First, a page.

BC MP Nathan Cullen back home after U.S. tour during election

Many Americans are wrestling with what to do next, now that Donald Trump has been elected president, MP Nathan Cullen reports.

  • Dec. 15, 2016 6:00 a.m.

MP Nathan Cullen was among those honoured by Maclean's magazine in 2016

Many Americans are wrestling with what to do next, now that Donald Trump has been elected president, MP Nathan Cullen reports.

The Skeena-Bulkley Valley representative is back on Canadian soil after a eight-day tour with the US State Department through Washington, D.C., Louisiana, and Ohio.

In Cleveland, Cullen visited both campaign parties where supporters watched the results.

“People were in absolute tears of joy, and tears of sadness,” he said.

Cullen himself said he was shocked with Tuesday night’s results, “simply because one of a dozen things would have disqualified (Trump) in my mind.”

He said it was clear that Trump had channeled a lot of fear and frustration in white America. Some Democrat supporters asked him about how to immigrate to Canada.

“I would laugh, thinking they’re making a joke – they wouldn’t laugh,” he said. “It was a serious conversation.”

Many election waters reported on social media the Canadian Immigration website going down for part of the evening. Cullen said he welcomes Americans seeking refuge north of the border, but encouraged them to wait and see what Trump will do.

“There’s another shoe to drop,” he said.

Cullen was also recently recognized by Maclean’s magazine as Parliament’s best orator of 2016.  A veteran MP, Cullen says he prepares for speeches in the House by mind-mapping what he intends to say, and how. He plots a central topic in the middle of a blank page and connects all the elements he hopes to address. That linear approach ideally produces a compelling speech.

“I don’t want to be too romantic about it, but the same person can ask the exact same question in two tonally different ways, and you’d think that two different things were going on,” he says. “I always want to walk them back a bit and say, ‘I know we’re asking about an oil spill here, but what feeling are we trying to accomplish? Do we want them to say yes? Do we want to embarrass them?’”

Cullen, who has represented the B.C. northwest, a riding larger than the country of Poland, for over 12 years, says it’s his constituents in the northwest who keep him grounded.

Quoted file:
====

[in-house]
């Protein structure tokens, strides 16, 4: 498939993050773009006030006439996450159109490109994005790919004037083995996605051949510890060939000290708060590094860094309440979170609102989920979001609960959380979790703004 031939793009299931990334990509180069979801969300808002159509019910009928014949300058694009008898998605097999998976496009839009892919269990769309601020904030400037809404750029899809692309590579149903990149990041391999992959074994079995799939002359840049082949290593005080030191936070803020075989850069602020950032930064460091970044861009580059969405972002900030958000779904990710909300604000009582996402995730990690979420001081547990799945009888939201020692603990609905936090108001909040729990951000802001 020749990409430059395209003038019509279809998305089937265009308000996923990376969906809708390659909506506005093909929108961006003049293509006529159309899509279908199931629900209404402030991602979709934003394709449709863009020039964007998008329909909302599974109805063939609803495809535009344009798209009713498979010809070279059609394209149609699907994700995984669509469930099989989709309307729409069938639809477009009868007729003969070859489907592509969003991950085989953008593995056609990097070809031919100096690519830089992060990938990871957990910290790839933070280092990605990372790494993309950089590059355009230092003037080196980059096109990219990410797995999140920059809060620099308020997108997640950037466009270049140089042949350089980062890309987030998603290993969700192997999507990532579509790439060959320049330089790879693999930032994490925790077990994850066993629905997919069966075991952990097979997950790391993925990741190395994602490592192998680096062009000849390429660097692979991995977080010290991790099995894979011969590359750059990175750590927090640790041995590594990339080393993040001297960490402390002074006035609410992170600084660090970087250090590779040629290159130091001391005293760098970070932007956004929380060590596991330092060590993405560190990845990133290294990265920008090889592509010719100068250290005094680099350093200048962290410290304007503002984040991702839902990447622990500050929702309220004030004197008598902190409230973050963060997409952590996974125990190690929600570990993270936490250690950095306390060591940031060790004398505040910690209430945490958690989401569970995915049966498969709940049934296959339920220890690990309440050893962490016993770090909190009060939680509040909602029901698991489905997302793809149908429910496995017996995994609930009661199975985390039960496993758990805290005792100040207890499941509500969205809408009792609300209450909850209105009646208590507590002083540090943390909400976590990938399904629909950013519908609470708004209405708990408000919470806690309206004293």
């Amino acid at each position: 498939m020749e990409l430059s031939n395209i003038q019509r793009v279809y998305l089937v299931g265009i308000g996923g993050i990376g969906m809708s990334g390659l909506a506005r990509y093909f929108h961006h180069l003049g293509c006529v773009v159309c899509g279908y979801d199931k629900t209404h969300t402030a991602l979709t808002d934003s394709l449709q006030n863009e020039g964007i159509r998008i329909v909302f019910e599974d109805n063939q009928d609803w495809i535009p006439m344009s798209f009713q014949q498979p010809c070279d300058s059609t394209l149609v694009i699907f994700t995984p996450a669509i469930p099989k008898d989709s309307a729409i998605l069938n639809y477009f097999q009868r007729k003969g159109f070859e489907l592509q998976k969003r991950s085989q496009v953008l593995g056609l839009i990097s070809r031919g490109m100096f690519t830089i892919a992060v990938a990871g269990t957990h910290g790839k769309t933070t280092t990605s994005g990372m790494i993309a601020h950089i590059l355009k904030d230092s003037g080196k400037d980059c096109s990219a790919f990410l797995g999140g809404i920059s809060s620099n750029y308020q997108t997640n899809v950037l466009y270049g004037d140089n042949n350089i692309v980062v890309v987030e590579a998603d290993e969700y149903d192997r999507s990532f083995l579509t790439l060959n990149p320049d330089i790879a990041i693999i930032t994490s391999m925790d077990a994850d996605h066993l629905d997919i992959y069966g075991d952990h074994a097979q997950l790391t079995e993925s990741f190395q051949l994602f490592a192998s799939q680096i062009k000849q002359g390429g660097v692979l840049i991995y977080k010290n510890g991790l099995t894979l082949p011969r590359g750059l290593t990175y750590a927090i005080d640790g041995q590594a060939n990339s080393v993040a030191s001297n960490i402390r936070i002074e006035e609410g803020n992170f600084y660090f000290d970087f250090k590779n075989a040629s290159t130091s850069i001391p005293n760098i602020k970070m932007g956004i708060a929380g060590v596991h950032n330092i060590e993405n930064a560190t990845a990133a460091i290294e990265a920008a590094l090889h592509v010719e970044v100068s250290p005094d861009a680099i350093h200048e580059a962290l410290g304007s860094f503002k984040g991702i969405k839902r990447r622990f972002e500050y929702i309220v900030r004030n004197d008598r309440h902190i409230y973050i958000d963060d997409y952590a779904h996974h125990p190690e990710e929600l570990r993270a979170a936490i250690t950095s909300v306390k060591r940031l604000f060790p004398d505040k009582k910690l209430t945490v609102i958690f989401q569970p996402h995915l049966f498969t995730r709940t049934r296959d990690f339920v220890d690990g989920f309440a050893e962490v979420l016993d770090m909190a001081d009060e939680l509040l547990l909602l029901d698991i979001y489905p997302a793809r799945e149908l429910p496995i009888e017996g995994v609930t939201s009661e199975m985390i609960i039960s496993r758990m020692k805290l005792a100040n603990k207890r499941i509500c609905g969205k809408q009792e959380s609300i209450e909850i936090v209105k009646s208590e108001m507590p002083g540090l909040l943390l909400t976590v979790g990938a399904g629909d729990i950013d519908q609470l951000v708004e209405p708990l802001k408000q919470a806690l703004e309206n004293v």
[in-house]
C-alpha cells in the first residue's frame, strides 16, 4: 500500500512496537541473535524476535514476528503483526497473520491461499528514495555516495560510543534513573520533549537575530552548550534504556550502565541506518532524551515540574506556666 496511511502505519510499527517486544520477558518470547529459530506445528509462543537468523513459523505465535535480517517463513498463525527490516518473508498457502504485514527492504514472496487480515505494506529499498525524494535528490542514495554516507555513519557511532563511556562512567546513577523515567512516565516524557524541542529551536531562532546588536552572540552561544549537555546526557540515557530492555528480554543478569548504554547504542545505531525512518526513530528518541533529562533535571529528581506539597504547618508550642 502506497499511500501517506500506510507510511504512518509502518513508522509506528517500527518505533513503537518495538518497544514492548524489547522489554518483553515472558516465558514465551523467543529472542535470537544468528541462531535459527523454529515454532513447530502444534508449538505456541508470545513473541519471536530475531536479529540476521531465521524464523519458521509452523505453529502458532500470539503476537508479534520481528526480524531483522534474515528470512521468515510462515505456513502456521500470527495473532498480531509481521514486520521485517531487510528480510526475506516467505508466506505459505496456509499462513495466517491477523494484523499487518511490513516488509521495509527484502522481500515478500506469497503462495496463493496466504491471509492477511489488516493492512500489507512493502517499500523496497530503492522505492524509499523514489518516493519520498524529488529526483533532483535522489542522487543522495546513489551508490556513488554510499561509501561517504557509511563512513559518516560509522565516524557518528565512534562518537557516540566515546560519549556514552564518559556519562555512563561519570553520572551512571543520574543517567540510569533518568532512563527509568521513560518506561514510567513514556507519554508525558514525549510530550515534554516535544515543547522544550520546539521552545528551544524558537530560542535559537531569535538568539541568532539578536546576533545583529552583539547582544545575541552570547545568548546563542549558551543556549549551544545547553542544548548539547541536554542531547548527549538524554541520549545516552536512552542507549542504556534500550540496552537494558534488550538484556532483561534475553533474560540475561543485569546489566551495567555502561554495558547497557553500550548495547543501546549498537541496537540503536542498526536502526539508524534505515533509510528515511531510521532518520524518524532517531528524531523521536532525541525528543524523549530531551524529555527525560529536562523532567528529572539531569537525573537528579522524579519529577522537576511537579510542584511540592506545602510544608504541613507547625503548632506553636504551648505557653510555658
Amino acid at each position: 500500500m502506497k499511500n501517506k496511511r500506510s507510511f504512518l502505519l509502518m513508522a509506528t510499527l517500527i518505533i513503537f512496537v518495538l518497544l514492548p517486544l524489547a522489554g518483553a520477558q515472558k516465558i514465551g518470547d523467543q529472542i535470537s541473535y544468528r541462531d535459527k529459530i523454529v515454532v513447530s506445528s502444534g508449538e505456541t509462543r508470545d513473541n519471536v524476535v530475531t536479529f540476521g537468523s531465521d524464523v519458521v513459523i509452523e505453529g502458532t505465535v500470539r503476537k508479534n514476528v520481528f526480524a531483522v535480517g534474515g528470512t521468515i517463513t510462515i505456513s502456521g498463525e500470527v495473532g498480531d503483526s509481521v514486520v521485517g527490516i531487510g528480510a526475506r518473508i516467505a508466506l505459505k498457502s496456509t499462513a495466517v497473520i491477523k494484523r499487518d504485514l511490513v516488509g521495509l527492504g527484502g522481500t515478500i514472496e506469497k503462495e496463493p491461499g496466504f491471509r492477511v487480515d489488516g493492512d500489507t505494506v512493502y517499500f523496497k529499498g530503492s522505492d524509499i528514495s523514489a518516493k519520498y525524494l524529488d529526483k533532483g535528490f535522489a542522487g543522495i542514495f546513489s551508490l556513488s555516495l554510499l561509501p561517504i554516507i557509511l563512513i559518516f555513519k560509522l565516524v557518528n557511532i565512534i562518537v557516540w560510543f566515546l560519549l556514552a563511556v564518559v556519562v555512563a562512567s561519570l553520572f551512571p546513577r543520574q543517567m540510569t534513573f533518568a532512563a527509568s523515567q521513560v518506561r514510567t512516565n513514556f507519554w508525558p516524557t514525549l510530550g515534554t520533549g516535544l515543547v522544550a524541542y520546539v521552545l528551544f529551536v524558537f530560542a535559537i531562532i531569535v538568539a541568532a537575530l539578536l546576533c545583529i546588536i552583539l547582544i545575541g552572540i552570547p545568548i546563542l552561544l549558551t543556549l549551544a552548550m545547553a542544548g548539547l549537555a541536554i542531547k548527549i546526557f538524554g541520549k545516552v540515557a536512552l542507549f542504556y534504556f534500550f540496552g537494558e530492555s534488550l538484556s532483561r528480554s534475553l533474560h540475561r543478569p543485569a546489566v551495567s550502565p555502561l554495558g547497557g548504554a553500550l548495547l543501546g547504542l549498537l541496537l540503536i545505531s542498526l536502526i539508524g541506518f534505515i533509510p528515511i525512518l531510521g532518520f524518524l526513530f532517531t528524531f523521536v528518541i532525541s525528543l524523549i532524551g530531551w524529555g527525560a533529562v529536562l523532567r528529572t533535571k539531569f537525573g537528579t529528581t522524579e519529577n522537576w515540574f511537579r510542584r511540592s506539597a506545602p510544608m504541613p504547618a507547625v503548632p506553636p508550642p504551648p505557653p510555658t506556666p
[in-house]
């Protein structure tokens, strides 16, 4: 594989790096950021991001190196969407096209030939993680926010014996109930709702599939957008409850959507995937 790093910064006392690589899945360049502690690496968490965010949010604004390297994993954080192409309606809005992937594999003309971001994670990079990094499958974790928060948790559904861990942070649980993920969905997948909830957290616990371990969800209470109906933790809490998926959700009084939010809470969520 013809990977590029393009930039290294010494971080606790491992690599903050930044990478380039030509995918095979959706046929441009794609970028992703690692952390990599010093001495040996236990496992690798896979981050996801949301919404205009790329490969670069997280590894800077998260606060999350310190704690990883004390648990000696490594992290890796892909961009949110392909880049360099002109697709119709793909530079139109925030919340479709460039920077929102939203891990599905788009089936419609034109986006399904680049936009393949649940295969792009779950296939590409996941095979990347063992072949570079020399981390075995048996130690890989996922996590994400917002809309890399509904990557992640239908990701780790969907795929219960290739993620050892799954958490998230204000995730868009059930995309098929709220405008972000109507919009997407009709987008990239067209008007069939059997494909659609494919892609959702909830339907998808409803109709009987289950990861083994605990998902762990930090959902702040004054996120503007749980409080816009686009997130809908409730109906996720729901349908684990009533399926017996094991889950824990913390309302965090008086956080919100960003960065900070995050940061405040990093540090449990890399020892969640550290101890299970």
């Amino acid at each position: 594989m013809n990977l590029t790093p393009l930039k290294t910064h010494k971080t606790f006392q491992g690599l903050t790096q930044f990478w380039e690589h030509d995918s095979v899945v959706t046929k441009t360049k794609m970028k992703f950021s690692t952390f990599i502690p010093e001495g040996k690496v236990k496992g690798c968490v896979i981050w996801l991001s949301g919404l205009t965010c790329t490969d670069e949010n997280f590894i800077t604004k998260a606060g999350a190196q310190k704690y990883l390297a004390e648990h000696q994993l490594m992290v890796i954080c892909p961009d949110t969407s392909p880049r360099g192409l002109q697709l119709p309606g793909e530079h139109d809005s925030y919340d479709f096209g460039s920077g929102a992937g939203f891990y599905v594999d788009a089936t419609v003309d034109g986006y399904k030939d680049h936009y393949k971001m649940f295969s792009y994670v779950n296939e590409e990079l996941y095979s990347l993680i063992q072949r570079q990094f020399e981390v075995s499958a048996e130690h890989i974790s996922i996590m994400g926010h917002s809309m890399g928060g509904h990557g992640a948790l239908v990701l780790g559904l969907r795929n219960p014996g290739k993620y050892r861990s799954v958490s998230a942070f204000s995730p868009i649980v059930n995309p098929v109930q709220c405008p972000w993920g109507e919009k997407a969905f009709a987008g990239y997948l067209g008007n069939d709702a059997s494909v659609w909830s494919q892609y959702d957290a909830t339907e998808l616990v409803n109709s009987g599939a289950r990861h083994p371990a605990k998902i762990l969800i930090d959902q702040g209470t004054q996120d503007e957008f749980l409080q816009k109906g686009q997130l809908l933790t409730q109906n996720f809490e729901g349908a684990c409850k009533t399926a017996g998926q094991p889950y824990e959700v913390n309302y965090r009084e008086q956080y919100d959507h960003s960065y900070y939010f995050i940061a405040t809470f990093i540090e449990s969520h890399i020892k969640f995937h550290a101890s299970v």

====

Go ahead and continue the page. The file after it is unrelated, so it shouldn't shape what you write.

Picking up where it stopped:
“The distance helps in a way,” he says. “I have to work very hard at translating things that are going on here to make sense there. I feel the bubble coming over me when I’m in Ottawa. The echo chamber starts almost immediately, and it disappears almost instantaneously when I’m back home.”

Just Posted

Greyhound cleared to end routes in northern B.C., Vancouver Island

Company says nine routes have dropped 30% in ridership in last five years

BC Budget’s Top 10 promises the North Coast will care about

BC Ferry fare reductions, Indigenous language investments, rent support for seniors

B.C. BUDGET: Fare freeze, free travel for seniors on BC Ferries

A complete fare freeze will be put into place on major routes, and fares will be rolled back on smaller routes by 15 per cent

BC BUDGET: New spaces a step to universal child care

Fees reduced for licensed daycare operators

BC BUDGET: NDP cracks down on speculators, hidden ownership

Foreign buyers’ tax extended to Fraser Valley, Okanagan, Vancouver Island

Therapy dogs make appearance at B.C. Games

The St. John’s Ambulance therapy dog program launches a pilot project at the 2018 Kamloops B.C. Winter Games

How to keep local news visible in your Facebook feed

Facebook has changed the news feed to emphasize personal connections. You might see less news.

Sticking the landing at the B.C. Games

Gymnasts talk competition, B.C. Winter Games, and teamwork in Kamloops

$153M in federal cash to fund child care, education training in B.C.

Bilateral agreement will create 1,370 new infant and toddler spaces

A B.C. woman talks her life in the sex trade

A view into the life from one Kelowna prostitute and the issues it can cause for women

Twitter feed prays for — instead of preying on — B.C. MLAs

Non-partisan Christian group wants to support politicians through personalized prayer

Mills Memorial Hospital financing formula released

Regional taxpayers to pay $113.7 million for new facility.

Hundreds march for justice in death of Winnipeg teen

Tina Fontaine was pulled from a river in 2014, her body wrapped in a blanket and weighed down by rocks

Most Read